Italian Train Tickets vs. Train Reservations and How to Tell What You Want

Logic may try to convince that a train ticket and a reservation are the same thing. However, in Italy you can’t confuse logic with reality. They are two distinct things. Sometimes you only need one or both. By the end of this section, you will understand how to do that. I also hope that you’ll see the logic behind keeping reservations and tickets separate.

Let’s start with the basics:

    • Train Ticket (biglietto). When you purchase a train ticket to Italy, you are granted the right of travel between the cities indicated on the ticket for the time that the ticket is valid. You cannot attach train tickets to specific dates, times or trains. You have paid the price for transport on a specific route but not more.
  • Train Reservation (prenotazione). When you book a train reservation to Italy, you are granted the right of travel at a particular time and place, as well as in a certain seat in a particular train car. However, you have not purchased the right to travel between the end and start points – this is paid for by your ticket.

For every train journey you take in Italy, you will need to purchase a ticket. It is not necessary to purchase a reservation for each trip. You may not need them for every trip.

Here’s the short version:

    • Certain trains only require a ticket.
    • Certain trains require both a ticket or a reservation.
  • Reservations are not required for trains.

Italy Train Tickets

Get your tickets from ItaliaRail before you leave. This US-based company partners with Trenitalia in order to provide real-time connectivity to the Italian rail reservation systems. This allows you to get the lowest fares and the most current availability without needing to translate your itinerary into English. ItaliaRail offers online customer support and most tickets can be downloaded instantly.

Italy Explained is an ItaliaRail affiliate partner. This means that if I refer you to ItalyRail for tickets, I will get a small commission. It doesn’t cost anything extra. We appreciate your support.

Wait, what? Why sell tickets if you don’t have reservations?

This is a valid question. There are several answers.

Not all trains require reservations. This is why it’s important to keep them separate. To save some euros, travelers who are on a tight budget (like many Italians traveling by train within their country) can purchase tickets without making reservations. You run the risk that the train may be full so you might have to stand. However, if you don’t want to do this, it could be a good option if you have a small suitcase or a shorter trip.

You can purchase train tickets in bulk, so to speak. They are valid for a few months. This is why tickets must be validated (time-and-date-stamped) in a machine before you board a train. You can buy multiple tickets for one journey so that you don’t have a long wait at the ticket counter if you take a trip between two cities. Although it’s true that visitors are more likely to benefit from this feature, it is still their train system.

OK, reservations and tickets are two different things. It’s absurd, but it’s fine. How do I find out what I need to purchase?

Although you can always ask the ticket agent at a station ticket window for information about which train you should take, I am going to assume that you are doing your research before you leave and maybe even purchasing tickets to Italy. You can find information on train schedules to determine if reservations are required. There are also times when they may not be required but it’s worth looking into.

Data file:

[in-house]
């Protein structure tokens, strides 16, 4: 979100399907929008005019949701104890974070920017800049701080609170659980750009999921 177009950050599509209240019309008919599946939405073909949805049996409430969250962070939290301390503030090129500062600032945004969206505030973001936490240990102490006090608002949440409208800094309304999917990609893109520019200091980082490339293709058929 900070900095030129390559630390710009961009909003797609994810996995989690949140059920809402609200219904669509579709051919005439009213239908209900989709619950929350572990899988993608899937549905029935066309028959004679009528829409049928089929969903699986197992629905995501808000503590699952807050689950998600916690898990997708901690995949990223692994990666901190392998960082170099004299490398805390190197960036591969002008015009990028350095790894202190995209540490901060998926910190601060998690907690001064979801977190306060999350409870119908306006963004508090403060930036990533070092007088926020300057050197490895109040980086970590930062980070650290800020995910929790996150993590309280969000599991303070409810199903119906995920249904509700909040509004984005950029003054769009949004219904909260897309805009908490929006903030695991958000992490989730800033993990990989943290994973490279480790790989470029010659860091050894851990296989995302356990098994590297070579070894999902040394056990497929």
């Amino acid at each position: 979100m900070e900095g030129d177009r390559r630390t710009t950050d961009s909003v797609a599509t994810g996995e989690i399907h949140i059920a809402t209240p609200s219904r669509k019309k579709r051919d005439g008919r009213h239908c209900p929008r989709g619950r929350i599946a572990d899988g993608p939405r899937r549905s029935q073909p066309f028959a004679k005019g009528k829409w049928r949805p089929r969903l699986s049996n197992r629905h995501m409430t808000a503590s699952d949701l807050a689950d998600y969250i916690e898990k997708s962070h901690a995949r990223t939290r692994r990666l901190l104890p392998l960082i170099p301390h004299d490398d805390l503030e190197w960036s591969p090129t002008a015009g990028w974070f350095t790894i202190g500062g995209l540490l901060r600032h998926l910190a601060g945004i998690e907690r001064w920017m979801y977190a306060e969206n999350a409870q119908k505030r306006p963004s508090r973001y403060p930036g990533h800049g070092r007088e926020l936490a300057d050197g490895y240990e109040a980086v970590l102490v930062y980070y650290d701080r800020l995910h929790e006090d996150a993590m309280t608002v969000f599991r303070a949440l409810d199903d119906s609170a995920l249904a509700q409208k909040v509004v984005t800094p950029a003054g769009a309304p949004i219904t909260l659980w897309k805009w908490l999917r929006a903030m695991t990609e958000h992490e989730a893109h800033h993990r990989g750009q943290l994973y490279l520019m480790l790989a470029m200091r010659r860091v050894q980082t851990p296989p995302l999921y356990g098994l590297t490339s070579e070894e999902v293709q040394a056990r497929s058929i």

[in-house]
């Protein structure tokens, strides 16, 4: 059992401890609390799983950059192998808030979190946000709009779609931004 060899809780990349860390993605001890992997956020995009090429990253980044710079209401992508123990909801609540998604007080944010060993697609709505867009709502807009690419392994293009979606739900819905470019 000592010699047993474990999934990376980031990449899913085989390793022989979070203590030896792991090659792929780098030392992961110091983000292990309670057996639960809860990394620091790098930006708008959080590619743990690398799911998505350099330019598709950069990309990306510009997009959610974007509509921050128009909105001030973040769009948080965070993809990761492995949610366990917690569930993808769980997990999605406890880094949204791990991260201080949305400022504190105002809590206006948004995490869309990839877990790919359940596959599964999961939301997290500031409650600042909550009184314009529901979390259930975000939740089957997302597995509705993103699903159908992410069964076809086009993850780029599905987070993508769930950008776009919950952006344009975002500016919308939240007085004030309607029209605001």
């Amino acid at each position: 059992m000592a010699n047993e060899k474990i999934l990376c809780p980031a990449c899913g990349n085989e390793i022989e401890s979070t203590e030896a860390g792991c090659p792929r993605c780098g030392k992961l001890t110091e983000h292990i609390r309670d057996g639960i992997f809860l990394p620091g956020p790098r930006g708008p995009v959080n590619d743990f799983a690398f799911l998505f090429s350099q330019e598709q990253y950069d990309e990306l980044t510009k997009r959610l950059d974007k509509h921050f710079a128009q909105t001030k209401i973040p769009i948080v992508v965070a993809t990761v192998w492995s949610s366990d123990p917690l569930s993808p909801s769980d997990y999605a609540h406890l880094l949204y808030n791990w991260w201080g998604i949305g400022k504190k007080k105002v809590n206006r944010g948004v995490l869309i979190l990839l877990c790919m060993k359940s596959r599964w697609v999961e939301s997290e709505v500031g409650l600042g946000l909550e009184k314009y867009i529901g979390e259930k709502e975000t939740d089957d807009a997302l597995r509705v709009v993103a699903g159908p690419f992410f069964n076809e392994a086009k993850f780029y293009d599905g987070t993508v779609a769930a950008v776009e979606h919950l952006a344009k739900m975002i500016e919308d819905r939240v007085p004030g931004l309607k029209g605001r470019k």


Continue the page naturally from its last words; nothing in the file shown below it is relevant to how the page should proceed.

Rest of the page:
You’ll notice an “R” symbol next the trains that require reservations when you look at an Italian train schedule online or in a station. (It’s not a coincidence that “reservation” in Italian is pronounced “reservation”.

Close-up of an Italian train schedule printed in a booklet (the blue R on the ES train’s box indicates that you need reservations). – By rjp (creative Commons)

It is safe to assume that reservations are required for the following trains:

    • High-speed trains such as the Alta Velocita and Eurostar, as well as Italo
    • Overnight trains, including sleeping berths
    • Trains that travel from Italy to other countries or vice versa
  • Long-distance trains in Italy

It’s also a good idea to make reservations for other trains in Italy, even if it is not required. These include:

    • Popular tourist routes during high season (roughly May to September) include trips between Rome and Florence; trips from Venice to the Cinque Terre and trips from Milan to and from Milan.
  • Popular routes for locals on Italian holiday weekends, though some may not allow reservations such as trips from major cities and to the nearest beach or lake town

Booking your reservation ahead of time is a good idea in the case of the first. You won’t have to wait in long lines at stations for your train, or worse, miss it altogether because it was already full.

While you might not be celebrating the same holiday as the Italians, it is worth being aware of any happening during your trip. The train you plan to take could be packed with locals heading to the coast or countryside for a long weekend escape. You can ensure that you have a place by making a reservation well in advance.

What happens if I have a railpass? Isn’t this a way to avoid problems on trains?

It’s not exactly, but it can make train travel easier for some.

Rail passes can be used in place of train tickets. If you travel on trains that do not require reservations, you don’t need to purchase anything.

You don’t need reservations to travel on a train. This can be done at your home or at the station in Italy. I’ll discuss rail passes in another article.

You should remember that your rail passes do not include your reservations.

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